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Inspect Your -6A Nose Gear Leg

Fred Stucklen
N925RV RV-6A
E.  Windsor, CT



Regarding the breakage of my front gear leg, I have the following to offer the RV community.

As to why the front gear leg broke, Van has not released to me the full metallurgy report, and does not plan to in the future.  He has written me indicating that my “gear leg showed signs of metal fatigue” and that it “had some surface imperfections which could have lowered its fatigue life.”  He also indicated that my “new gear leg has been inspected and found to be free of surface imperfections,” and that “the service life of this gear leg should be much longer than the first leg...However, we don’t know exactly what this life might be.”  He further indicated that, while the prototype RV-6A nose gear leg had been replaced “at about 1600-1700 hours of use, we did not inspect it for the surface conditions we are now aware of—this gear had been replaced for other reasons.”  In closing, he stated, “...we are confident that the current production, inspected gear legs will offer a long service life under normal use.”

I have to say that I am very satisfied with Van’s organization for the service and cost breaks he has offered to me in getting N925RV back into the air.  During the past eight weeks, Tom Green and I got to hear from each [other] often, both on the phone and by email.  Tom expedited the repair and refitting of the new front gear leg to my motor mount, which greatly lessened the time back into the air.  He and his office personnel are to be commended for their efforts.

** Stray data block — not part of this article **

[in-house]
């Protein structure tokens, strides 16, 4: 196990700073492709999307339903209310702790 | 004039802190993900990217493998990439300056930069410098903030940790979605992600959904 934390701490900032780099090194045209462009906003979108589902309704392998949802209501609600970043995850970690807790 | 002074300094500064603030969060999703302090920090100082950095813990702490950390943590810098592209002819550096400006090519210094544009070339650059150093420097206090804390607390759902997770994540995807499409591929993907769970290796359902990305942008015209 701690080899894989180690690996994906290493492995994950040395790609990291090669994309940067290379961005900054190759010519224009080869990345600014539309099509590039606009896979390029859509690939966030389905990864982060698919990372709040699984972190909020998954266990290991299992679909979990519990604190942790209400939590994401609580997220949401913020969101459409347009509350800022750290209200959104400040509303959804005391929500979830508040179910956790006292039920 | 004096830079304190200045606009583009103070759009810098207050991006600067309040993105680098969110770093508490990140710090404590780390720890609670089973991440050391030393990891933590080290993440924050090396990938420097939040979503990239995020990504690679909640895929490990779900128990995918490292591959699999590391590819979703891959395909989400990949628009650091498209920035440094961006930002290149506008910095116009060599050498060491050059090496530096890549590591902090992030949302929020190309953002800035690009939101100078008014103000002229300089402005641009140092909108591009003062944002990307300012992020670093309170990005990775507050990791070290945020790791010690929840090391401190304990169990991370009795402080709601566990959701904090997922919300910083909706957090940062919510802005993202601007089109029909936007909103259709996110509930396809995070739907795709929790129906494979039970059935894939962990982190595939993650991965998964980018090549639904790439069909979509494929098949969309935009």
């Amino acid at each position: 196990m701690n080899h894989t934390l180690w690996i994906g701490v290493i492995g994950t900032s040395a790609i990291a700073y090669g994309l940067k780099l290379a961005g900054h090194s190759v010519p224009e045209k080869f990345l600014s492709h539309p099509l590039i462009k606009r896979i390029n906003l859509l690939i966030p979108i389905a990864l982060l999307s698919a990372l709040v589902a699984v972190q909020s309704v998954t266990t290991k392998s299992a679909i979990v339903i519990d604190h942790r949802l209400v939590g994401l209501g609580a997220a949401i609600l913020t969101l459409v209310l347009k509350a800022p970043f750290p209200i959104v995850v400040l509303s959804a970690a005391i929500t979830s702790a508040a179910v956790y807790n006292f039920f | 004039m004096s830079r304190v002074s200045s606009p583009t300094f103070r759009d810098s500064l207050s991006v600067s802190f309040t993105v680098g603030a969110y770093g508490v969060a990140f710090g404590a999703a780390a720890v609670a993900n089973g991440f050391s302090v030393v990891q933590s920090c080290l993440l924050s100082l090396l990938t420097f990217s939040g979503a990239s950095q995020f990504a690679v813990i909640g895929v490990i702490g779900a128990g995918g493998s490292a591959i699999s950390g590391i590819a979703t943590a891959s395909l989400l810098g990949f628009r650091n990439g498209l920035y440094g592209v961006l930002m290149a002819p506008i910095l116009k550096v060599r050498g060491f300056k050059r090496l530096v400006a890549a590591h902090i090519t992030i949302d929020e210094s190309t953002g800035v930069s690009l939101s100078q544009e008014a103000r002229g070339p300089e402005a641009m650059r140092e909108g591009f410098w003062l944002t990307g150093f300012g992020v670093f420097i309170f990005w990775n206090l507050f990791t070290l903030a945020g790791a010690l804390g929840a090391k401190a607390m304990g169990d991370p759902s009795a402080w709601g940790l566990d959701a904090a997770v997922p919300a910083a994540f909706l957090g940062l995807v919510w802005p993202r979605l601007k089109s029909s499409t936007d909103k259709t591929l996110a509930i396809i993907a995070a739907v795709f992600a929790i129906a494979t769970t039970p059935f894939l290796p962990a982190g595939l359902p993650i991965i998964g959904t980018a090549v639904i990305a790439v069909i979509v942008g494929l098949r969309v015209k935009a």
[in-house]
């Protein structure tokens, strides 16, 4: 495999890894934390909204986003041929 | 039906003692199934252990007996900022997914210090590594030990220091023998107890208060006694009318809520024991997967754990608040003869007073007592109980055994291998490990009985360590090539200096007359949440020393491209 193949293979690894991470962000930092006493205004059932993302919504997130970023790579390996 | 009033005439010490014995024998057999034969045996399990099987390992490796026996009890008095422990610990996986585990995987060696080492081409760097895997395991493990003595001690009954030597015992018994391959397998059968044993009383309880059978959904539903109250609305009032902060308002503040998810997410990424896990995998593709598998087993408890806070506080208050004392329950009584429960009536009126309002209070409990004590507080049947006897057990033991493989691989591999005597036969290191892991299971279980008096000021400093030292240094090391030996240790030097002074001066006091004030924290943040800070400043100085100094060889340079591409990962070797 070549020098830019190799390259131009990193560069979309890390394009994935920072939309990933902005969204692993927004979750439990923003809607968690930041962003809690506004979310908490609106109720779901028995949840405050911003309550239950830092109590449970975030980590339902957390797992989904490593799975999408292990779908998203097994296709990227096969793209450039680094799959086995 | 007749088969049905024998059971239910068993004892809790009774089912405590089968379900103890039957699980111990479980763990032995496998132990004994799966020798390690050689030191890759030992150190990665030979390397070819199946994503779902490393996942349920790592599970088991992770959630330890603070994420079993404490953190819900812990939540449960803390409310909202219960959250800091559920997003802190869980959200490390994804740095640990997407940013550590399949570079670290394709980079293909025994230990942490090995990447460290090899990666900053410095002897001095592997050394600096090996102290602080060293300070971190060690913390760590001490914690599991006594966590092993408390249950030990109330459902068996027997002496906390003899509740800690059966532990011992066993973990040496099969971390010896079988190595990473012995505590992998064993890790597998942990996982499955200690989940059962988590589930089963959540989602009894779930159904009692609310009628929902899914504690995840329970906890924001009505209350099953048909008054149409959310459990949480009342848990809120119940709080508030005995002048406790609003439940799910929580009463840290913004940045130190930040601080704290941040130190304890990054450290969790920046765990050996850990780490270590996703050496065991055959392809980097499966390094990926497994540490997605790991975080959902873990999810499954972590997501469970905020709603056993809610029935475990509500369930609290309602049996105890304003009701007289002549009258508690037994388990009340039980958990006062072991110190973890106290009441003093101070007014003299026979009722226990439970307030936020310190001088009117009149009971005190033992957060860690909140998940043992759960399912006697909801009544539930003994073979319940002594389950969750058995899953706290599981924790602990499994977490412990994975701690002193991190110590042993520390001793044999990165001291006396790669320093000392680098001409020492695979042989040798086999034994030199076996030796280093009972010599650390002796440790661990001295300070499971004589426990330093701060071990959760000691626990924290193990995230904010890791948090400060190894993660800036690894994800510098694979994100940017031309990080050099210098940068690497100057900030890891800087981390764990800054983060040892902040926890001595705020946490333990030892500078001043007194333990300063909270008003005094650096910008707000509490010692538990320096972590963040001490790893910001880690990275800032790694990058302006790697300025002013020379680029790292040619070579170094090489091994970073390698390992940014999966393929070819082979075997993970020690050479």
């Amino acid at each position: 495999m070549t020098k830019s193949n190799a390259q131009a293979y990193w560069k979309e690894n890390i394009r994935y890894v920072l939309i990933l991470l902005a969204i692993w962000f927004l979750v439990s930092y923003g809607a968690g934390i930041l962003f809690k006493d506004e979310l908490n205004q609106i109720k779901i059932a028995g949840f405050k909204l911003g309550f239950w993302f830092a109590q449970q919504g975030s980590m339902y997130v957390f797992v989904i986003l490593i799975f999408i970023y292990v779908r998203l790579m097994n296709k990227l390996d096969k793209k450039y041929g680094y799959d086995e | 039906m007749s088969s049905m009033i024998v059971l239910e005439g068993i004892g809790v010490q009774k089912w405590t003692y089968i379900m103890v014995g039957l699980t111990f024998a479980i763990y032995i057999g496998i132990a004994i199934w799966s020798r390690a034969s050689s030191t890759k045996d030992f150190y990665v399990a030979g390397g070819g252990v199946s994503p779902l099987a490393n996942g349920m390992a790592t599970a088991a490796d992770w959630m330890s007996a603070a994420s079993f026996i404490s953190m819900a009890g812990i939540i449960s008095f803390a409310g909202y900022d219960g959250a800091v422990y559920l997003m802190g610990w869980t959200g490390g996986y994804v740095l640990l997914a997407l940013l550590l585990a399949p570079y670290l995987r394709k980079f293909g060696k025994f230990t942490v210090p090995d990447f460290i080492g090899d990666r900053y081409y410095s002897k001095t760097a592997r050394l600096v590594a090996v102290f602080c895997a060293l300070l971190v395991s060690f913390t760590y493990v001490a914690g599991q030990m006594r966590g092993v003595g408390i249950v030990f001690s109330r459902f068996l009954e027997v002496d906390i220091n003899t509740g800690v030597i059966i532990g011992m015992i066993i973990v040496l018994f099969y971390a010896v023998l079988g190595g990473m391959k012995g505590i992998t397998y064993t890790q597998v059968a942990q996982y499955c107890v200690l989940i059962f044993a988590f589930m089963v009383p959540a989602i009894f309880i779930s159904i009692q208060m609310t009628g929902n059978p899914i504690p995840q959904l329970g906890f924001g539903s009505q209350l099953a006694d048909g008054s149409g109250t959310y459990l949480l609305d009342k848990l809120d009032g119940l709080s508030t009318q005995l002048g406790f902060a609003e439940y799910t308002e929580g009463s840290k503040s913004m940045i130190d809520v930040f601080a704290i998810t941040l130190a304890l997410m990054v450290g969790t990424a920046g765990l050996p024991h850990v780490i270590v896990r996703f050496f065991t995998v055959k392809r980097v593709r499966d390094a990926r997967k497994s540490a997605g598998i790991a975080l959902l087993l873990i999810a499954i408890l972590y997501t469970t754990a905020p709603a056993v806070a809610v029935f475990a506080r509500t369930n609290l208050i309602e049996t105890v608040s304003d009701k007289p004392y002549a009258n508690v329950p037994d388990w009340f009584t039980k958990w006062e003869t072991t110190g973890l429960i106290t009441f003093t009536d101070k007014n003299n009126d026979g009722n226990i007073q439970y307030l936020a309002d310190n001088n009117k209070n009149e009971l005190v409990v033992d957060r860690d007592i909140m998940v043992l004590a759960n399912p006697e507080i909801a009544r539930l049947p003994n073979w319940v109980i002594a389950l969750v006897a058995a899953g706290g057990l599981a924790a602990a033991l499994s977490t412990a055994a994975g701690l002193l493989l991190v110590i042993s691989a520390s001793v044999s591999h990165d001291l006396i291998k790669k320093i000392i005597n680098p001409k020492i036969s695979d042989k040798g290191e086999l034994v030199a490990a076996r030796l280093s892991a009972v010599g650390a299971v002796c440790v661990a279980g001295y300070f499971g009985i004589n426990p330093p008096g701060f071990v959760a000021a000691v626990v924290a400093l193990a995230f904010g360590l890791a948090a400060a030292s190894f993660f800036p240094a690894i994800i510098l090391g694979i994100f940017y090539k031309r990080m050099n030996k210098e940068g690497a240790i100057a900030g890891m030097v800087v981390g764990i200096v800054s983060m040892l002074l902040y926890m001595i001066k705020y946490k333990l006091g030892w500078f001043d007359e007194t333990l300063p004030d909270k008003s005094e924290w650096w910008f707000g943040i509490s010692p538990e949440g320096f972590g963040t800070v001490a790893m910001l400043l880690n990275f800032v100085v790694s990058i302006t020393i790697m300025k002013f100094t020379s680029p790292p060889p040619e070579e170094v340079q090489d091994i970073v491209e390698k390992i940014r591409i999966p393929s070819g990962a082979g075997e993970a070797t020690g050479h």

However, I am a bit more critical of Mr. Van Grunsven’s decision to not share the metallurgy results with me.  While his letter indicated that my gear leg “had some surface imperfections” that lead to “metal fatigue,” I am still at a loss as to what these “imperfections” were, and where they came from.  Where they self induced during the kit assembly process?  Or where they introduced in the gear leg manufacturing process?  If it was self induced, how was that achieved (file marks?) and how might it be prevented next time (and with the next builder)?  If it was a leg manufacturing process issue, are there any more out there that need to be found?  (Even one should be too many if it’s “surface conditions we are now aware of.”)  More importantly, if it is a manufacturing issue, why not communicate the findings to all builders as a warning so that possible problems might be found prior to another failure?  (I guess that’s what I’m doing...)

In my opinion, all RV-6A aircraft gear legs, especially older gear legs (mine was purchased in 1991), should be inspected for this “surface condition” to ensure against future failures.  We all should periodically inspect this leg, especially after the occurrence of any front wheel shimmy condition.  If a crack is found early enough, you won’t be subjected to the repairs that I endured.  My gear leg cracked in excess of 50% through the rod prior to breaking.

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